Patients receiving over the counter pain medicine in the emergency room for broken bones and sprains are able to manage pain as well as those receiving powerful opioid painkillers, according to a new study published in the Journal of American Medical Association (jamanetwork.com). The study results may prompt emergency rooms to consider use of such pain relievers like Motrin and Tylenol to treat short term severe pain from these types of injuries. The study results are preliminary since it only looked at short term pain relief, not how patients managed their pain once they left the hospital.
More than 2 million Americans are addicted to opioids and heroin in the United States. Studies have shown that long term opioid use often begins with a prescription pain medicine for short term pain. Finding alternatives to manage pain may help get a handle on the epidemic of opioid addiction in the United States. The use of opioid drugs is on the rise in the emergency room with nearly one third of emergency room visits resulting in patients being sent home with opioid prescriptions.
“Preventing new patients from becoming addicted to opioids may have a greater effect on the opioid epidemic than providing sustained treatment to patients already addicted,” said Dr. Demetrios Kyriacou, an emergency medicine specialist at Northwestern University, who wrote an editorial accompanying the study.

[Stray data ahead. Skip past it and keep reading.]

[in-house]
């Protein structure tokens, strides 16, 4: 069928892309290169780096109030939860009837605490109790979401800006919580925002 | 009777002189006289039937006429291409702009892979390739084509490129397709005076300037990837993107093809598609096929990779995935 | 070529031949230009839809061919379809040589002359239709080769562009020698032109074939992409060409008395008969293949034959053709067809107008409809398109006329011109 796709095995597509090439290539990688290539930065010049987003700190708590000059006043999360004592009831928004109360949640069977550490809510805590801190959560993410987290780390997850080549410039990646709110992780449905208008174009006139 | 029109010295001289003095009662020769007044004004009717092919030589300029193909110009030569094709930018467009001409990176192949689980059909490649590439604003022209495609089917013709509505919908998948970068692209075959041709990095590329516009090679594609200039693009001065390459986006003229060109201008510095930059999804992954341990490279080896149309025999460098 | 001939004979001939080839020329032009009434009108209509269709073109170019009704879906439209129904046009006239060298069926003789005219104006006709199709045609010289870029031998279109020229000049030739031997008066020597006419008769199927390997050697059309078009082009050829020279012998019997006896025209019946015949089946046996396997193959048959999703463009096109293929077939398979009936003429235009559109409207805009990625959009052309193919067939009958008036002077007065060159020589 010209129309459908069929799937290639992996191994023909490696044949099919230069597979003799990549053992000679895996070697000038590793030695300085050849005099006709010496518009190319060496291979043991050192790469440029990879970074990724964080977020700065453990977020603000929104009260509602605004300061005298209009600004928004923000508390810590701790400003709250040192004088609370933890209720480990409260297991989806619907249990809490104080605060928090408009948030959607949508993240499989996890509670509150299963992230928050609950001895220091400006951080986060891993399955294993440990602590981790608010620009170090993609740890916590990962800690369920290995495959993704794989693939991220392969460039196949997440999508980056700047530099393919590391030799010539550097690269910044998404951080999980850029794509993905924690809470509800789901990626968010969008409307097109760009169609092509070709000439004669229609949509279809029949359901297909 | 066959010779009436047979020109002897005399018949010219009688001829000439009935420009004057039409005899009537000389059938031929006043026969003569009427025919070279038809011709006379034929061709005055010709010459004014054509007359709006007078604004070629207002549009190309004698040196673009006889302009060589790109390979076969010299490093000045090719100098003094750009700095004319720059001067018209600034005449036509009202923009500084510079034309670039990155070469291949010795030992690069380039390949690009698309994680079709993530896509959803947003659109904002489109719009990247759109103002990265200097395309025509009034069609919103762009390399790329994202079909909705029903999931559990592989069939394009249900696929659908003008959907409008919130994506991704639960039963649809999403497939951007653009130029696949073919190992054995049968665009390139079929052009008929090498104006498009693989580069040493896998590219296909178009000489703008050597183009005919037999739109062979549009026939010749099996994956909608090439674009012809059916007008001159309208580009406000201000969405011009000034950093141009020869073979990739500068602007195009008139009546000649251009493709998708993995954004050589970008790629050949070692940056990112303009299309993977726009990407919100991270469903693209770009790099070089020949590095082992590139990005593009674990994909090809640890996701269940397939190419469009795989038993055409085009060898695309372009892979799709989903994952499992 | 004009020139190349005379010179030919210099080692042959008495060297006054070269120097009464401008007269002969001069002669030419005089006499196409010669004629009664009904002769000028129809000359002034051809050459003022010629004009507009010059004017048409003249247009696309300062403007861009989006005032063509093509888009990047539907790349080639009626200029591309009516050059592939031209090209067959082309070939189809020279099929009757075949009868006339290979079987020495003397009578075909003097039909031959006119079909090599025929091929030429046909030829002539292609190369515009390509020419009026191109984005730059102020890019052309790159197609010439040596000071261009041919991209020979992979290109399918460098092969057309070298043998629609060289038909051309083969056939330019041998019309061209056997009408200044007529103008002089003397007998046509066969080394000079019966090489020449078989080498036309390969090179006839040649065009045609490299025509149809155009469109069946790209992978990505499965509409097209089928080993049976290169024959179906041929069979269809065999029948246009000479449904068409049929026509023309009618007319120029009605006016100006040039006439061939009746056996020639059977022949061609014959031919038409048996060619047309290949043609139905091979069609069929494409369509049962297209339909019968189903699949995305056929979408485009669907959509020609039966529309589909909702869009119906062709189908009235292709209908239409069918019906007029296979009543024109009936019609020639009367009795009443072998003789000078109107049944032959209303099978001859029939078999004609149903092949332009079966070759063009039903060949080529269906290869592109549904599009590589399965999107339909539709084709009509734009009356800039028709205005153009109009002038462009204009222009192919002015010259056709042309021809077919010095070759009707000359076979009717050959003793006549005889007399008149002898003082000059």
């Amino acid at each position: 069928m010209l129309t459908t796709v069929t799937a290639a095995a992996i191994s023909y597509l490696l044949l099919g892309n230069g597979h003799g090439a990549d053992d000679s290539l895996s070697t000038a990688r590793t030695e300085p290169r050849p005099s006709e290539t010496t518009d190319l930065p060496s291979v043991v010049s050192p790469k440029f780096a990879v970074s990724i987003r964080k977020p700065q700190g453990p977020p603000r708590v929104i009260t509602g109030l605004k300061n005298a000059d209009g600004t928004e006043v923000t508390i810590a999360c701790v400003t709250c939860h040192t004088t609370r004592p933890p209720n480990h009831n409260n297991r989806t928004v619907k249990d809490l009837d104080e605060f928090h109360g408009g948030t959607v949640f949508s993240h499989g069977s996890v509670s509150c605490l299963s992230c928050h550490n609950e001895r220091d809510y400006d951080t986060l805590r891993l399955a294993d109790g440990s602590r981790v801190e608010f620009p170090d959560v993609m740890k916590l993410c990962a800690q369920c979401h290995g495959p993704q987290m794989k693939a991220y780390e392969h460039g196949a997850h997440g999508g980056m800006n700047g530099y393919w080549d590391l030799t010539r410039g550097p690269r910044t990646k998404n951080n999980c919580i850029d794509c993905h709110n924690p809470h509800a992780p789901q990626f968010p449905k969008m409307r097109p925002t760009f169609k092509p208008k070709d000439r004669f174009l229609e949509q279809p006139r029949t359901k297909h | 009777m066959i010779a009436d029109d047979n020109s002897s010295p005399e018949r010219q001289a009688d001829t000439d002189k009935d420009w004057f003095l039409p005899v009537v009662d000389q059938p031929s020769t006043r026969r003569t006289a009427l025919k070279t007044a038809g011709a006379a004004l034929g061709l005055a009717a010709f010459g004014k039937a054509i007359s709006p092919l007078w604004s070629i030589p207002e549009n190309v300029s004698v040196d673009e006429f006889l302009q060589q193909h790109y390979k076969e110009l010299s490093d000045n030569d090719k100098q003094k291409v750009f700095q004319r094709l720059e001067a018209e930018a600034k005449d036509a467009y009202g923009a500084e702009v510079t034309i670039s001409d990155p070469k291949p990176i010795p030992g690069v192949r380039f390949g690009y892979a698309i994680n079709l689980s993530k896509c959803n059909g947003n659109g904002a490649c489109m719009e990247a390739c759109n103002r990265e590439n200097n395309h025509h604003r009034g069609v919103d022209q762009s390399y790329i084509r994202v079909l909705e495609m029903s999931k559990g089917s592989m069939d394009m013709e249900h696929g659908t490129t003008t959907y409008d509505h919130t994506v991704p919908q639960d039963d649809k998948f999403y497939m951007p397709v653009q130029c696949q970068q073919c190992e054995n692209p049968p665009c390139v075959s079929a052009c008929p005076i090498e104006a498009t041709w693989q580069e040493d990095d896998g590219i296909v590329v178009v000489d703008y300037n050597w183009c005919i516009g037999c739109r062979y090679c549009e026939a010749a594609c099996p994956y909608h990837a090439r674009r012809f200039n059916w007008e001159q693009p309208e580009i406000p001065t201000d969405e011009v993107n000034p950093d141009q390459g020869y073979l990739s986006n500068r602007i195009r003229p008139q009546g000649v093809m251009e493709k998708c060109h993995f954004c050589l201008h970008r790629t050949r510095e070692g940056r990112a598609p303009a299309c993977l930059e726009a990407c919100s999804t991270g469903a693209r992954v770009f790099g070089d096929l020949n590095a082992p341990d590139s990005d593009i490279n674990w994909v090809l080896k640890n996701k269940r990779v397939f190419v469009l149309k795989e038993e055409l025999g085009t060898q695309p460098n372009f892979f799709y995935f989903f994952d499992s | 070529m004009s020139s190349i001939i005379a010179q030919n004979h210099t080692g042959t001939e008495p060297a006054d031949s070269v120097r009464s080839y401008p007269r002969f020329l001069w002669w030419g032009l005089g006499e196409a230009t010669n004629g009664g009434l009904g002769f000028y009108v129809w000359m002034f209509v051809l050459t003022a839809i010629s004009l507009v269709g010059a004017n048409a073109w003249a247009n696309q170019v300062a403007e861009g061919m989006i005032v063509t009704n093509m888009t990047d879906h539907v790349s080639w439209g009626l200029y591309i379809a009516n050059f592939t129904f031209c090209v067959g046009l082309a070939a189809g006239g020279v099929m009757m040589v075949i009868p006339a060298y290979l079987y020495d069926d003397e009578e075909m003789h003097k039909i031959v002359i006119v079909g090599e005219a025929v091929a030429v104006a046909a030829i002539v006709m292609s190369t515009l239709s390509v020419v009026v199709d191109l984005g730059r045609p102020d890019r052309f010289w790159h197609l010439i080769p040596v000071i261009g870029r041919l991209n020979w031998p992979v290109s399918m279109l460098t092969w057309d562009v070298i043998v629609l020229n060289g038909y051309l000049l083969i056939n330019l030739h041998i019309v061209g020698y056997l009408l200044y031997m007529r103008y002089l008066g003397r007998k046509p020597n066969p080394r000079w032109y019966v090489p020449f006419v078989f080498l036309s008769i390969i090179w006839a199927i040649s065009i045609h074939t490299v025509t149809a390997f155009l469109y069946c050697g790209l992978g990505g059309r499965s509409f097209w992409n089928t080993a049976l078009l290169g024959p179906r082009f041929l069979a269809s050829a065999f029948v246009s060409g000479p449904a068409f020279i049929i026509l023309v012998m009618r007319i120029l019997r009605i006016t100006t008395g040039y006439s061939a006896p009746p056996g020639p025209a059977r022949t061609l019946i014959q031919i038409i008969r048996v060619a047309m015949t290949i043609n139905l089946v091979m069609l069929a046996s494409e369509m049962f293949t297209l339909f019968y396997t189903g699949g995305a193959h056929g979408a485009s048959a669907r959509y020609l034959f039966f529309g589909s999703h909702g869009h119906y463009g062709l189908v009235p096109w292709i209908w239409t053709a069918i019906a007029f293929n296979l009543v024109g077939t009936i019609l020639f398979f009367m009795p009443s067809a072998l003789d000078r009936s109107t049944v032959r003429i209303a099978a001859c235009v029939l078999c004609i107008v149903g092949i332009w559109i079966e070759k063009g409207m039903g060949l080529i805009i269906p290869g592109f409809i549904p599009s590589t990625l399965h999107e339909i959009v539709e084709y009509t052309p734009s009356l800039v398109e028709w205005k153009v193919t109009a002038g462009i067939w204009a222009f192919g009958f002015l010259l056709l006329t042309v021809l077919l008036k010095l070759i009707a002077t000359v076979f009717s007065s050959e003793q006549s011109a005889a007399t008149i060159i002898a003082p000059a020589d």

The study analyzed 411 patients with an average age of 37 who were treated in two emergency rooms at Montefiore Medical Center in New York City. All the patients admitted to the emergency room had leg and arm fractures or sprains. The patients examined were given standard doses of acetaminophen, the main ingredient in Tylenol plus either ibuprofen, the main ingredient in Motrin or one of the following opioids: oxycodone, hydrocodone or codeine. The patients did not know which drug they were given.
The combination of having both acetaminophen and ibuprofen affects different pain receptors in the body, and working together to reduce pain is potent, said Dr. Andrew Chang, emergency medicine professor at Albany Medical College who led the study. He noted that other countries prescribe pills that have both ibuprofen and acetaminophen, and the study confirms other research done in Canada and Australia that tested the effectiveness of these drugs against opioids.
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